ADD:

note that mipmaps aren't actually hard to generate.

basically, at each level you are dividing the X and Y resolution in half, and roughly averaging 4 pixels into a single pixel.

 

say, pixels:

A B

C D

become

P

 

so: P=(A+B+C+D)/4

 

in the simple case, this is basically done for all of the image pixels and for each component, and is basically repeated each time to generate each new mip-level.

 

slightly higher quality for alpha-blended images can be gained like this:

Ta=Aa+Ba+Ca+Da (where Aa=A's alpha).

P=A*(Aa/Ta)+B*(Ba/Ta)+C*(Ca/Ta)+D*(Da/Ta)

 

or alternatively (Argb = RGB for A):

Prgb=Argb*(Aa/Ta)+Brgb*(Ba/Ta)+Crgb*(Ca/Ta)+Drgb*(Da/Ta)

Pa=Ta/4

 

then, each mipmap level can be converted into DXTn.

 

 

in actual code, this typically results in 2 levels of "for" loops (one for Y and one for X), with some math in the middle.

 

note that in the latter strategy (where Ta is used), a few special cases may need special handling: Ta=0 and Ta=1020, where a fallback to the original (simple average) strategy may be used. this also requires either fixed or floating point arithmetic (since with plain integer arithmetic, say, 240/960 will always give 0), or possibly alternatively something like (Argb*Aa)/Ta.


#3cr88192

Posted 25 March 2013 - 03:14 PM

yes, for example (for DXT5):

http://pastebin.com/8rq3z5F5

http://pastebin.com/8Sga1sd6

 

which basically try to do DXT5 compression reasonably quickly by reducing the process mostly to fixed-point arithmetic and bit-twiddly.

however, there is no real internal feedback or search for an optimal encoding, so the quality is basically "whatever the fixed point-math spits out".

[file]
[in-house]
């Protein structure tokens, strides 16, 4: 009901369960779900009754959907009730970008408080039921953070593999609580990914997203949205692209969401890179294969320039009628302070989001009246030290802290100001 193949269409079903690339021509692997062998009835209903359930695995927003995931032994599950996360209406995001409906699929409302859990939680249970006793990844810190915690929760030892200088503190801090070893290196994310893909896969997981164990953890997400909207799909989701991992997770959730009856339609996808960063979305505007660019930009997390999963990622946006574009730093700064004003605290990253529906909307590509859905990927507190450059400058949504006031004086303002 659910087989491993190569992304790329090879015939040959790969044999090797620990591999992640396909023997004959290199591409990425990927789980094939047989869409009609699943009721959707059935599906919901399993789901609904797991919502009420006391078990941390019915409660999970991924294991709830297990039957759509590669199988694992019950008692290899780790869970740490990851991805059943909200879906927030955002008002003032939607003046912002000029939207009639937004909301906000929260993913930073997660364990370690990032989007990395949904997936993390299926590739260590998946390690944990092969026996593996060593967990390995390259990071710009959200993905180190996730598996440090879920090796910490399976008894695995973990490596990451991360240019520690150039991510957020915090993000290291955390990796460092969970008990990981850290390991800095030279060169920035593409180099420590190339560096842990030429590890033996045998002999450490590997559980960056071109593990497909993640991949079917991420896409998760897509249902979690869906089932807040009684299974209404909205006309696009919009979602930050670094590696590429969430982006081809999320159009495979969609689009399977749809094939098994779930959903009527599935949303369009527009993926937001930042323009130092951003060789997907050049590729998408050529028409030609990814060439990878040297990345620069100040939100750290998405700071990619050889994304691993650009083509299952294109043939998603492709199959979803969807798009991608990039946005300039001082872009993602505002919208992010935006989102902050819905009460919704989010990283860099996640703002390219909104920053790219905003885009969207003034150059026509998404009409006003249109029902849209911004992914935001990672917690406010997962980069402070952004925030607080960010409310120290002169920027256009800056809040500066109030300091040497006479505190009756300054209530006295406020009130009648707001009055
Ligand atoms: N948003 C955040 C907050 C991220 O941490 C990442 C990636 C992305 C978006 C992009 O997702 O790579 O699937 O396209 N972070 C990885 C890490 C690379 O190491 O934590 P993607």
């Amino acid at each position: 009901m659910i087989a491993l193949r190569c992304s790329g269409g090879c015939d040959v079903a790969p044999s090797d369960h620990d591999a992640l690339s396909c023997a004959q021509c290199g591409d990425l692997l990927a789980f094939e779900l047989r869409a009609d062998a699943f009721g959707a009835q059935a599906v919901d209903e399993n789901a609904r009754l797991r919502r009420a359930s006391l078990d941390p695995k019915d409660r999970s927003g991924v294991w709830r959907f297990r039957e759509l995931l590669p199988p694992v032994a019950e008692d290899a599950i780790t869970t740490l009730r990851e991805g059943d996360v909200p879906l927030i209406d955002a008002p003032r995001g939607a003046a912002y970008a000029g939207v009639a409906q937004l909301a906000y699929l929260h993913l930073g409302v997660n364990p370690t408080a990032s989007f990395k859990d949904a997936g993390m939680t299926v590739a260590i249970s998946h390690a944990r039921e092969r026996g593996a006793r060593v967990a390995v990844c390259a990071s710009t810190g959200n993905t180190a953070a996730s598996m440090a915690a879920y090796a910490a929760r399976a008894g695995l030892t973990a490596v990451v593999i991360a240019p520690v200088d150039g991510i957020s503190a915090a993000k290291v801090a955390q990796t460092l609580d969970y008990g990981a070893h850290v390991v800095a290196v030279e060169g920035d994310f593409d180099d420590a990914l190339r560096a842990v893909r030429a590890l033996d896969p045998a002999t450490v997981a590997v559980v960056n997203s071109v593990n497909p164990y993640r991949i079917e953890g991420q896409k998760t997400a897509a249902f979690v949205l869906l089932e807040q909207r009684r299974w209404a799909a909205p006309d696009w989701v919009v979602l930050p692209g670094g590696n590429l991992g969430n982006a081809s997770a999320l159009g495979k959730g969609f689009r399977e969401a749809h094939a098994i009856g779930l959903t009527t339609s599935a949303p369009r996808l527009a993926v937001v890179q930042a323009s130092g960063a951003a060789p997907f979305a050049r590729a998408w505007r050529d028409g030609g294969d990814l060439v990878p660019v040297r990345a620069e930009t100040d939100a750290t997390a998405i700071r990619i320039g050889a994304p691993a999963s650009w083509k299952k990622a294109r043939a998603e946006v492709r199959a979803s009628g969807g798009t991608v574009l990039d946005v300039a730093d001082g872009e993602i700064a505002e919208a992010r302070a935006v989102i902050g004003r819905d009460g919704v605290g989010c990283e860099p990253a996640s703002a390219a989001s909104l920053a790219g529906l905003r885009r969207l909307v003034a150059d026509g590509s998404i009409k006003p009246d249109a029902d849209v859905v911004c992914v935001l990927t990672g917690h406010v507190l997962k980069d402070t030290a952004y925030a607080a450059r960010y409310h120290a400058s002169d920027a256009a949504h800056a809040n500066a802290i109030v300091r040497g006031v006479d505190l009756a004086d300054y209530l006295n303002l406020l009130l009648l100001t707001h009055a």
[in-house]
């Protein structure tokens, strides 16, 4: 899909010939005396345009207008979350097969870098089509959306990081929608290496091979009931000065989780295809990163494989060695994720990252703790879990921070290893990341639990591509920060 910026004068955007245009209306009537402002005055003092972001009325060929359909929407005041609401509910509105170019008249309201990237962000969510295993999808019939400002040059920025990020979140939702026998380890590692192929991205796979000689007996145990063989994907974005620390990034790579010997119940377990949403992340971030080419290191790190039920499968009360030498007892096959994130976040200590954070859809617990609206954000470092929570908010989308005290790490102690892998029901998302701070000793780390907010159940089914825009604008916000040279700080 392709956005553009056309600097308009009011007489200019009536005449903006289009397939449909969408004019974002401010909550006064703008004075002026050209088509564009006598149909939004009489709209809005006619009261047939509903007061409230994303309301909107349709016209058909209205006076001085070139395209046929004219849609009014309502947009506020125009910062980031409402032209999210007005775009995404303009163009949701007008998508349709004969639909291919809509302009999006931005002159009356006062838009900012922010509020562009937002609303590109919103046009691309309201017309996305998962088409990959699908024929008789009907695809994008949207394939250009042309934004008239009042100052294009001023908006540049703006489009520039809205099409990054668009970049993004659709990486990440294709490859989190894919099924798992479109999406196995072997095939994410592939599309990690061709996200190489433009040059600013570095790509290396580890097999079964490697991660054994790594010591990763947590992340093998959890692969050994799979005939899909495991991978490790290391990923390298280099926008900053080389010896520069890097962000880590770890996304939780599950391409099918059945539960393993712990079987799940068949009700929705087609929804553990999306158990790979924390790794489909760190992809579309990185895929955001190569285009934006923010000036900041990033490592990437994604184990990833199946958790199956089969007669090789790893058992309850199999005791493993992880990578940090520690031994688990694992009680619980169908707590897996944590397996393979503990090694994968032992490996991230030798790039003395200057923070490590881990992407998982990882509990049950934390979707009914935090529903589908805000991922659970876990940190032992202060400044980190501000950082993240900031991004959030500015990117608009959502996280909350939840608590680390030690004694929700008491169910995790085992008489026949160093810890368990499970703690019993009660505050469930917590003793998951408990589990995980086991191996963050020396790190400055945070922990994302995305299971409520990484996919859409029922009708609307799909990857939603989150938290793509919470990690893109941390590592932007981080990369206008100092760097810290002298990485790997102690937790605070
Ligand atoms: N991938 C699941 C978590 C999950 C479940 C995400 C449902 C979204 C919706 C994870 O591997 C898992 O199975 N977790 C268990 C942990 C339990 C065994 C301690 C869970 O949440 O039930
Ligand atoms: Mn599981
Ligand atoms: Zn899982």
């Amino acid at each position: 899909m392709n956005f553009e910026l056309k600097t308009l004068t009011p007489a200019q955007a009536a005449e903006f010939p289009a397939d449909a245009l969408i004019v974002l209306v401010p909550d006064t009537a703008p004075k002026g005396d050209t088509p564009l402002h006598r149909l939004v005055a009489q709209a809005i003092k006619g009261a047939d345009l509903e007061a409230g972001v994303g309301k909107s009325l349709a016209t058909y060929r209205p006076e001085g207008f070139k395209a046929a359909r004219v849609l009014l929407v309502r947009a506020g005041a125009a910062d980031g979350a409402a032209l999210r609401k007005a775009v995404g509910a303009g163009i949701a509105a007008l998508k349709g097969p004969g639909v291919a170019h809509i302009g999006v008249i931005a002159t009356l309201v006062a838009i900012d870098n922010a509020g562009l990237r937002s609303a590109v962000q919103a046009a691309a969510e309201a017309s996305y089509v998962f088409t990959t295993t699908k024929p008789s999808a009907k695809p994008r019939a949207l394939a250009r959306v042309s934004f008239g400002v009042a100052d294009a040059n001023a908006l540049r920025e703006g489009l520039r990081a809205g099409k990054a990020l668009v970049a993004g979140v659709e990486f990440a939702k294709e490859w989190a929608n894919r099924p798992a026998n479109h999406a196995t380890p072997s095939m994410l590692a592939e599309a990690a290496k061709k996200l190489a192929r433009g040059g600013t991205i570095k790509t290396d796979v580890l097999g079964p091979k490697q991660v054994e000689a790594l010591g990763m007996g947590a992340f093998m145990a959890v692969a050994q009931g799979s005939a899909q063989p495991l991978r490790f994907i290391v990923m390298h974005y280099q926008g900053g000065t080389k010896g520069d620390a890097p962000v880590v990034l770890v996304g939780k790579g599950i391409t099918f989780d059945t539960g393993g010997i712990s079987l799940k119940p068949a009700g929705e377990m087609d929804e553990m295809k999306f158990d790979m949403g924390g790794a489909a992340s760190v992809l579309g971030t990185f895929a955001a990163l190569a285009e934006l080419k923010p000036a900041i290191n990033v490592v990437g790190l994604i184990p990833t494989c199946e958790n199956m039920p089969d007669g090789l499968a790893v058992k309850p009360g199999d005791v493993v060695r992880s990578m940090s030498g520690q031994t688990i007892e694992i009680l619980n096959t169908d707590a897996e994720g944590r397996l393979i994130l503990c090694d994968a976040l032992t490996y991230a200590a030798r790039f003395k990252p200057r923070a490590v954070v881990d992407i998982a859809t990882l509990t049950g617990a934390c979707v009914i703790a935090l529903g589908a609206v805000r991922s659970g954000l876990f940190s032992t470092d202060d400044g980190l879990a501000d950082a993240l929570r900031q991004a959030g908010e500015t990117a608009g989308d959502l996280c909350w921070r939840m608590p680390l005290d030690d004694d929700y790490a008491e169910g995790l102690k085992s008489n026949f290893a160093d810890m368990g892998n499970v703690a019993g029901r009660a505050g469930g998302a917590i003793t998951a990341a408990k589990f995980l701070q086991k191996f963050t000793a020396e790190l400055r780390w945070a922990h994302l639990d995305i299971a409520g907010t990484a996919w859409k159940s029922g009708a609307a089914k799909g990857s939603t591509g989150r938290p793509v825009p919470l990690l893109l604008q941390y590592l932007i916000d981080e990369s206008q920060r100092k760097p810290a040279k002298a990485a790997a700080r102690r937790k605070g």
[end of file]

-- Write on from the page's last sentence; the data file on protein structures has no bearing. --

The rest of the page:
there was also some fiddling with a non-DDS DXTn based format (which added a secondary LZ77 compression stage), mostly intended for video-decoding usage (to be cheaper to decode than my current usage of M-JPEG for video-map textures).

 

for the most part, I have just been loading PNG and JPEG images and converting to DXTn on load (post mipmap though, at least at present), as it has generally been "good enough"...

 

naively, LZ77 can reduce DXT5 to 1/2 its size by generally compressing down the often highly-redundant alpha-channel, but a lossy block-reduction filter can further increase compression... however, for size/quality tradeoffs (with on-disk storage), JPEG and PNG still have an advantage here in my tests.

 

 

ADD:

note that mipmaps aren't actually hard to generate.

basically, at each level you are dividing the X and Y resolution in half, and roughly averaging 4 pixels into a single pixel.

 

say, pixels:

A B

C D

become

P

 

so: P=(A+B+C+D)/4

 

in the simple case, this is basically done for all of the image pixels and for each component, and is basically repeated each time to generate each new mip-level.

 

slightly higher quality for alpha-blended images can be gained like this:

Ta=Aa+Ba+Ca+Da (where Aa=A's alpha).

P=A*(Aa/Ta)+B*(Ba/Ta)+C*(Ca/Ta)+D*(Da/Ta)

 

or alternatively (Argb = RGB for A):

Prgb=Argb*(Aa/Ta)+Brgb*(Ba/Ta)+Crgb*(Ca/Ta)+Drgb*(Da/Ta)

Pa=Ta/4

 

then, each mipmap level can be converted into DXTn.

 

 

in actual code, this typically results in 2 levels of "for" loops (one for Y and one for X), with some math in the middle.

 

note that in the latter strategy (where Ta is used), a few special cases may need special handling: Ta=0 and Ta=1020, where a fallback to the original (simple average) strategy may be used. this also requires either fixed or floating point arithmetic (since with plain integer arithmetic, say, 240/960 will always give 0).